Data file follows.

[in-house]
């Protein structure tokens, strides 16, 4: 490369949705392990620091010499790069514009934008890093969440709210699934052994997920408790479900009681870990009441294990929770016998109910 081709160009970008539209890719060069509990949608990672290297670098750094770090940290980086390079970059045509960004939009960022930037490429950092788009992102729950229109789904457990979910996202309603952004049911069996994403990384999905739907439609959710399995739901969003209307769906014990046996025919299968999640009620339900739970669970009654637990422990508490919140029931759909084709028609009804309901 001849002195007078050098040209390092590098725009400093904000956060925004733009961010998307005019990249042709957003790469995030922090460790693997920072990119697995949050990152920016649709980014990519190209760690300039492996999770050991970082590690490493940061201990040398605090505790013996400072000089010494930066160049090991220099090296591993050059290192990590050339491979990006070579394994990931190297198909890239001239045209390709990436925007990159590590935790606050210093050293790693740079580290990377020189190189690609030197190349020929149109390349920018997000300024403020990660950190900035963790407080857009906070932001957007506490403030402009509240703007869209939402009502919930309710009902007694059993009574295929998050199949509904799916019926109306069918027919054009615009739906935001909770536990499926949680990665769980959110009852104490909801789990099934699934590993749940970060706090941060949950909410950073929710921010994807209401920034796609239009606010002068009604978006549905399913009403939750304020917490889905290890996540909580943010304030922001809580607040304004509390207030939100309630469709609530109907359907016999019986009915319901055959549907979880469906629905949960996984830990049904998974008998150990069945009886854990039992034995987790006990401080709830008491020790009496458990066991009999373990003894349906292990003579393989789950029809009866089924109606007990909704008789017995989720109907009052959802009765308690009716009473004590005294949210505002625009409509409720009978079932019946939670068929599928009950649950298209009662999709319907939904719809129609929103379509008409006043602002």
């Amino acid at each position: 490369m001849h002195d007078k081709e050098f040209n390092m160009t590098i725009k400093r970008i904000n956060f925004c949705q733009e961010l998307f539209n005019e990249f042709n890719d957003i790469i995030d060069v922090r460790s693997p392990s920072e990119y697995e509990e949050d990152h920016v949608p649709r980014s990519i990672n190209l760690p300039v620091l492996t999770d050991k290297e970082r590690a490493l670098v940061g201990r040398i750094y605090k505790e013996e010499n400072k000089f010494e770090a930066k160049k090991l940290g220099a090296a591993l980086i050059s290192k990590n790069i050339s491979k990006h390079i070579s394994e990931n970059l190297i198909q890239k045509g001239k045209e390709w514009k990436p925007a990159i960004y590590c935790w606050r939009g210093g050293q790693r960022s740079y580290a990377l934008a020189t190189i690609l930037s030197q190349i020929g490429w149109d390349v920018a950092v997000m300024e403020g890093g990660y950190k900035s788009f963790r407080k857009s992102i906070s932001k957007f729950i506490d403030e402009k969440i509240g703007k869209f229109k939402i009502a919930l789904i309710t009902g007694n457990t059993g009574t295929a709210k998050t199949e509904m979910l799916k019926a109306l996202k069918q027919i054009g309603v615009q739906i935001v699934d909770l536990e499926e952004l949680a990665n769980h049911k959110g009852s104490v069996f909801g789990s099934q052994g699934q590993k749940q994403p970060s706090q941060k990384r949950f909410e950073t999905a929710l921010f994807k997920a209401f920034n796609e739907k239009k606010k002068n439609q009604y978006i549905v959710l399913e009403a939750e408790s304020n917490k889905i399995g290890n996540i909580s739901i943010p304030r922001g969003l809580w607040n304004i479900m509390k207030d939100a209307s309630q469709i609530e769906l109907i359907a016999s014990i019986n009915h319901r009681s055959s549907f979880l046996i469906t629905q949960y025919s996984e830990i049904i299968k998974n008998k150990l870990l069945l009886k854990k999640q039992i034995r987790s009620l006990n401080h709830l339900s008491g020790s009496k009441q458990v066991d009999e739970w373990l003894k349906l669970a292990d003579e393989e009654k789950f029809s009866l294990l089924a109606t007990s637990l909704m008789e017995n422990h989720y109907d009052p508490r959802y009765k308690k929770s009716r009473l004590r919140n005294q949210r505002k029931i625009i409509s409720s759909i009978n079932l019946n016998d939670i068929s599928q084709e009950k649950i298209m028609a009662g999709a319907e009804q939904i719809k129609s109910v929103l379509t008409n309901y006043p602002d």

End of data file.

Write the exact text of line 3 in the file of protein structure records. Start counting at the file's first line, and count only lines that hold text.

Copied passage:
């Amino acid at each position: 490369m001849h002195d007078k081709e050098f040209n390092m160009t590098i725009k400093r970008i904000n956060f925004c949705q733009e961010l998307f539209n005019e990249f042709n890719d957003i790469i995030d060069v922090r460790s693997p392990s920072e990119y697995e509990e949050d990152h920016v949608p649709r980014s990519i990672n190209l760690p300039v620091l492996t999770d050991k290297e970082r590690a490493l670098v940061g201990r040398i750094y605090k505790e013996e010499n400072k000089f010494e770090a930066k160049k090991l940290g220099a090296a591993l980086i050059s290192k990590n790069i050339s491979k990006h390079i070579s394994e990931n970059l190297i198909q890239k045509g001239k045209e390709w514009k990436p925007a990159i960004y590590c935790w606050r939009g210093g050293q790693r960022s740079y580290a990377l934008a020189t190189i690609l930037s030197q190349i020929g490429w149109d390349v920018a950092v997000m300024e403020g890093g990660y950190k900035s788009f963790r407080k857009s992102i906070s932001k957007f729950i506490d403030e402009k969440i509240g703007k869209f229109k939402i009502a919930l789904i309710t009902g007694n457990t059993g009574t295929a709210k998050t199949e509904m979910l799916k019926a109306l996202k069918q027919i054009g309603v615009q739906i935001v699934d909770l536990e499926e952004l949680a990665n769980h049911k959110g009852s104490v069996f909801g789990s099934q052994g699934q590993k749940q994403p970060s706090q941060k990384r949950f909410e950073t999905a929710l921010f994807k997920a209401f920034n796609e739907k239009k606010k002068n439609q009604y978006i549905v959710l399913e009403a939750e408790s304020n917490k889905i399995g290890n996540i909580s739901i943010p304030r922001g969003l809580w607040n304004i479900m509390k207030d939100a209307s309630q469709i609530e769906l109907i359907a016999s014990i019986n009915h319901r009681s055959s549907f979880l046996i469906t629905q949960y025919s996984e830990i049904i299968k998974n008998k150990l870990l069945l009886k854990k999640q039992i034995r987790s009620l006990n401080h709830l339900s008491g020790s009496k009441q458990v066991d009999e739970w373990l003894k349906l669970a292990d003579e393989e009654k789950f029809s009866l294990l089924a109606t007990s637990l909704m008789e017995n422990h989720y109907d009052p508490r959802y009765k308690k929770s009716r009473l004590r919140n005294q949210r505002k029931i625009i409509s409720s759909i009978n079932l019946n016998d939670i068929s599928q084709e009950k649950i298209m028609a009662g999709a319907e009804q939904i719809k129609s109910v929103l379509t008409n309901y006043p602002d």